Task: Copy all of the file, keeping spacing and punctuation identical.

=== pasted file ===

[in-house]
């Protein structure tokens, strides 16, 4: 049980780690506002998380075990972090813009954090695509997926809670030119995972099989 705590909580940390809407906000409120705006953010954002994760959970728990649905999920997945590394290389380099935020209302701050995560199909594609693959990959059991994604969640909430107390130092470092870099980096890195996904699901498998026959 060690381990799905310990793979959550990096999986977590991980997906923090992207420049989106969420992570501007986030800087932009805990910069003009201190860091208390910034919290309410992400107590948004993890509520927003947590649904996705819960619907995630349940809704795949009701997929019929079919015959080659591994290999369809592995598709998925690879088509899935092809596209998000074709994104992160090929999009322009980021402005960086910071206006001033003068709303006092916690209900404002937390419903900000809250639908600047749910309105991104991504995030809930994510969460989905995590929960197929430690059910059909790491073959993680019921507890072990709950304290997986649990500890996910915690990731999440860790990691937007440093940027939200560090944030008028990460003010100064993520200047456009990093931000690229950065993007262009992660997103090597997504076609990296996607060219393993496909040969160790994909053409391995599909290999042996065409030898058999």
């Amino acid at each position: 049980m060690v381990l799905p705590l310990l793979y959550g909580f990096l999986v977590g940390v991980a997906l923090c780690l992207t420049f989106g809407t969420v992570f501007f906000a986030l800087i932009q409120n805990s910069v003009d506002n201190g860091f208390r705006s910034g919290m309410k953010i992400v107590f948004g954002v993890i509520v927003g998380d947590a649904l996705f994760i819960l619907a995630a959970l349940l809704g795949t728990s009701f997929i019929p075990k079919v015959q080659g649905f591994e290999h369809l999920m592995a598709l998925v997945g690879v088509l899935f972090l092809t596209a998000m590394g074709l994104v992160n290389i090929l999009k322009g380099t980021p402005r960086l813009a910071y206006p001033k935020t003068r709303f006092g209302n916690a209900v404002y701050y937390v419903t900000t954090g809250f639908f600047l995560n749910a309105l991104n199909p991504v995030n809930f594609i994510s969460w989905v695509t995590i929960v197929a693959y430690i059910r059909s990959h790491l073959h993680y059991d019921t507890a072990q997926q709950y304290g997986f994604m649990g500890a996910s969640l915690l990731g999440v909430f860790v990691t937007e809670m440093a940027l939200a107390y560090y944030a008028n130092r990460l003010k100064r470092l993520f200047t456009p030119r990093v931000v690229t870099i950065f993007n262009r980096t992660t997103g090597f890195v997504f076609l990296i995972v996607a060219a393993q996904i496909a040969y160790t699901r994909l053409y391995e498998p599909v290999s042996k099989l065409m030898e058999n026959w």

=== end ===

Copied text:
[in-house]
């Protein structure tokens, strides 16, 4: 049980780690506002998380075990972090813009954090695509997926809670030119995972099989 705590909580940390809407906000409120705006953010954002994760959970728990649905999920997945590394290389380099935020209302701050995560199909594609693959990959059991994604969640909430107390130092470092870099980096890195996904699901498998026959 060690381990799905310990793979959550990096999986977590991980997906923090992207420049989106969420992570501007986030800087932009805990910069003009201190860091208390910034919290309410992400107590948004993890509520927003947590649904996705819960619907995630349940809704795949009701997929019929079919015959080659591994290999369809592995598709998925690879088509899935092809596209998000074709994104992160090929999009322009980021402005960086910071206006001033003068709303006092916690209900404002937390419903900000809250639908600047749910309105991104991504995030809930994510969460989905995590929960197929430690059910059909790491073959993680019921507890072990709950304290997986649990500890996910915690990731999440860790990691937007440093940027939200560090944030008028990460003010100064993520200047456009990093931000690229950065993007262009992660997103090597997504076609990296996607060219393993496909040969160790994909053409391995599909290999042996065409030898058999």
């Amino acid at each position: 049980m060690v381990l799905p705590l310990l793979y959550g909580f990096l999986v977590g940390v991980a997906l923090c780690l992207t420049f989106g809407t969420v992570f501007f906000a986030l800087i932009q409120n805990s910069v003009d506002n201190g860091f208390r705006s910034g919290m309410k953010i992400v107590f948004g954002v993890i509520v927003g998380d947590a649904l996705f994760i819960l619907a995630a959970l349940l809704g795949t728990s009701f997929i019929p075990k079919v015959q080659g649905f591994e290999h369809l999920m592995a598709l998925v997945g690879v088509l899935f972090l092809t596209a998000m590394g074709l994104v992160n290389i090929l999009k322009g380099t980021p402005r960086l813009a910071y206006p001033k935020t003068r709303f006092g209302n916690a209900v404002y701050y937390v419903t900000t954090g809250f639908f600047l995560n749910a309105l991104n199909p991504v995030n809930f594609i994510s969460w989905v695509t995590i929960v197929a693959y430690i059910r059909s990959h790491l073959h993680y059991d019921t507890a072990q997926q709950y304290g997986f994604m649990g500890a996910s969640l915690l990731g999440v909430f860790v990691t937007e809670m440093a940027l939200a107390y560090y944030a008028n130092r990460l003010k100064r470092l993520f200047t456009p030119r990093v931000v690229t870099i950065f993007n262009r980096t992660t997103g090597f890195v997504f076609l990296i995972v996607a060219a393993q996904i496909a040969y160790t699901r994909l053409y391995e498998p599909v290999s042996k099989l065409m030898e058999n026959w």